Researchers close in on new anti-HIV gel

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Researchers close in on new anti-HIV gel
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Scientists in Madrid are hailing the trial results of a new gel, which they hope will play a major role in preventing the spread of the HIV virus through sexual contact.


Microbicidal gels have become a key focus of the fight to combat HIV infection.

According to Spain’s online science news site Sinc, scientists from Alcalá University and Madrid’s Gregorio Marañón hospital have had initial success in trialling their gel on mice. The next step will be to test it with another animal species before moving on to clinical trials with humans.    

The experiment was carried out with female humanized mice, meaning that the animals’ immune system had been substituted by one closer to that of humans.

Three had a placebo gel applied to their genital area while the other seven were smeared with the microbicidal gel developed at Alcalá University (UAH) by the BIOINDEN team with the Molecular Immunology laboratory at Gregorio Marañón. Then the ten mice had the HIV virus introduced into their vaginas.

"Two weeks later we can confirm that the three mice treated with the placebo are infected, and none of the seven who had had the gel applied show signs of infection," Alcalá University’s Javier de la Mata told Sinc.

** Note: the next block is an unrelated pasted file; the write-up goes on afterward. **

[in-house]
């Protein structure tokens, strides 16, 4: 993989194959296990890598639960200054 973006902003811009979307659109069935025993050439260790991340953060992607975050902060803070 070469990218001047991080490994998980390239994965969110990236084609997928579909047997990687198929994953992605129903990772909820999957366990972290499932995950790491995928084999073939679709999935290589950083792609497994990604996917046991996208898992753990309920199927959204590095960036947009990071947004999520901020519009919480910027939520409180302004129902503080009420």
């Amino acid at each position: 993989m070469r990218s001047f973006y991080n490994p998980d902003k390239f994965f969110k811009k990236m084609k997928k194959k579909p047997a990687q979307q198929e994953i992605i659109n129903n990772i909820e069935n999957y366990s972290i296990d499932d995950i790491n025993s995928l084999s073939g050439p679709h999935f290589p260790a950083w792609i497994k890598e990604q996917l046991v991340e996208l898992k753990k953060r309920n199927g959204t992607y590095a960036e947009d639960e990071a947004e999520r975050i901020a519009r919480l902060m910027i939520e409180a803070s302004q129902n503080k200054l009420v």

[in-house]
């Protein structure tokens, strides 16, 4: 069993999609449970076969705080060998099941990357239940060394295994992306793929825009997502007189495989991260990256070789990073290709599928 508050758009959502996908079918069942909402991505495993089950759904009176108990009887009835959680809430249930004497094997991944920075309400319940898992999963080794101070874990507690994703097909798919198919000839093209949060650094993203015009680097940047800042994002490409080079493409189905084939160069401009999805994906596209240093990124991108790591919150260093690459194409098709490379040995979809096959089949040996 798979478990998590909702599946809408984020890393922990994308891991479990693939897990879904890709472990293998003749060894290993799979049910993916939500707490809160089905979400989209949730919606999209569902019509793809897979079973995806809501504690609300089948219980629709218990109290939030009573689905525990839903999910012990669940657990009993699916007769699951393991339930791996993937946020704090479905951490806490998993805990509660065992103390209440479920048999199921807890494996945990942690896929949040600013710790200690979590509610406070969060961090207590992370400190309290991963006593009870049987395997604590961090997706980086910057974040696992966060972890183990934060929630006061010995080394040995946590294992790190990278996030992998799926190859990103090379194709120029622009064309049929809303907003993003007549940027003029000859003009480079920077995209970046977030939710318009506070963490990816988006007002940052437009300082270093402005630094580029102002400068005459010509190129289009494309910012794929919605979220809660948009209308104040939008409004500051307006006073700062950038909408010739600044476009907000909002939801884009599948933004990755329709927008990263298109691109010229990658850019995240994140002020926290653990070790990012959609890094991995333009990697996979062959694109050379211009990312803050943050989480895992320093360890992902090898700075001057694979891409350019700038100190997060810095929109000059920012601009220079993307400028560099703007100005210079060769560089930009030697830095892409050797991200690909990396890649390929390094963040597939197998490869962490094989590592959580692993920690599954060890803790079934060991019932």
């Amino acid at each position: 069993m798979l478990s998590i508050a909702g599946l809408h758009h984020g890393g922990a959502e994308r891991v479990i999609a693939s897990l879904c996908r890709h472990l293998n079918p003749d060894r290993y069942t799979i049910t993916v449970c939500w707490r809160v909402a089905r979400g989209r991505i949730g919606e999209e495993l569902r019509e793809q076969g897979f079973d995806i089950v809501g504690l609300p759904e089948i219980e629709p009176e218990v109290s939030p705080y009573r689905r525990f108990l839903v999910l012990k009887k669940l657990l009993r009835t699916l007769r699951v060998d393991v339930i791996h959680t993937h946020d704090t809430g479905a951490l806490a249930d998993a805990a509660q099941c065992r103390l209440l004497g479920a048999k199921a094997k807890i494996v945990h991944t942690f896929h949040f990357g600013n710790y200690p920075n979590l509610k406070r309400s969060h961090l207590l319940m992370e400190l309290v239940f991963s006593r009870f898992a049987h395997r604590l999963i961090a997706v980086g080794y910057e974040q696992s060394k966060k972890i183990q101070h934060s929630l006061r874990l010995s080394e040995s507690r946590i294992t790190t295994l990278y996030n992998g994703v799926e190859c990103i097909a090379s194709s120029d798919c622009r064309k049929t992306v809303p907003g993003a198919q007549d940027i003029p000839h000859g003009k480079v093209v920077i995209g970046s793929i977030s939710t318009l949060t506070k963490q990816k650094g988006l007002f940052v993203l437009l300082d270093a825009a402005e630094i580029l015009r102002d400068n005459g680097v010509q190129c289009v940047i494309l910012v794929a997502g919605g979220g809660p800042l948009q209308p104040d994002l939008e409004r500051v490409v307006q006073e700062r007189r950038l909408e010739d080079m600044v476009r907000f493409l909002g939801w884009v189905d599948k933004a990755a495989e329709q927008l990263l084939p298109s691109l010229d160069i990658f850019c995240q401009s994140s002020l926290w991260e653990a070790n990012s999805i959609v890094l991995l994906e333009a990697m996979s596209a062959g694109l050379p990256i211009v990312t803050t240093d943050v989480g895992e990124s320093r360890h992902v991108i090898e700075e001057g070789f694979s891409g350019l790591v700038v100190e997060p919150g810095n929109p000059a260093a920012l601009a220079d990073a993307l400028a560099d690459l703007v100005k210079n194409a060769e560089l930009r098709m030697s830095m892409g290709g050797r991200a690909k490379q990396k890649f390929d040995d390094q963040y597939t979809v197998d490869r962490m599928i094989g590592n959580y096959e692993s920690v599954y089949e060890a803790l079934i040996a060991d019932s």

"If all goes well, we believe that the preclinical trial could be completed within two years," UAH researchers said.

The team has been working on this particular gel since 2009 with a view to a future commercial application as a preventive measure against sexually transmitted HIV, the virus which can lead to AIDS. It would be the first such product to be developed in Spain.

The main active agent in the gel is a dendrimer, a kind of molecule which can block the protein present in HIV which helps the virus identify receptors in human cells in order to attach itself.   

The gel is not toxic and could be effective against HIV for 18 to 24 hours after application, during which time a woman could have sex without the risk of infection. Besides inhibiting the virus, it also has anti-inflammatory properties, which reduces the risk of infection yet further.

Using the gel would not affect the motility of spermatozoids, meaning that fertility would be unaffected. De la Mata explained that for his team it was "very important to develop a preventive method which does not rely on the willingness of the sexual partner".


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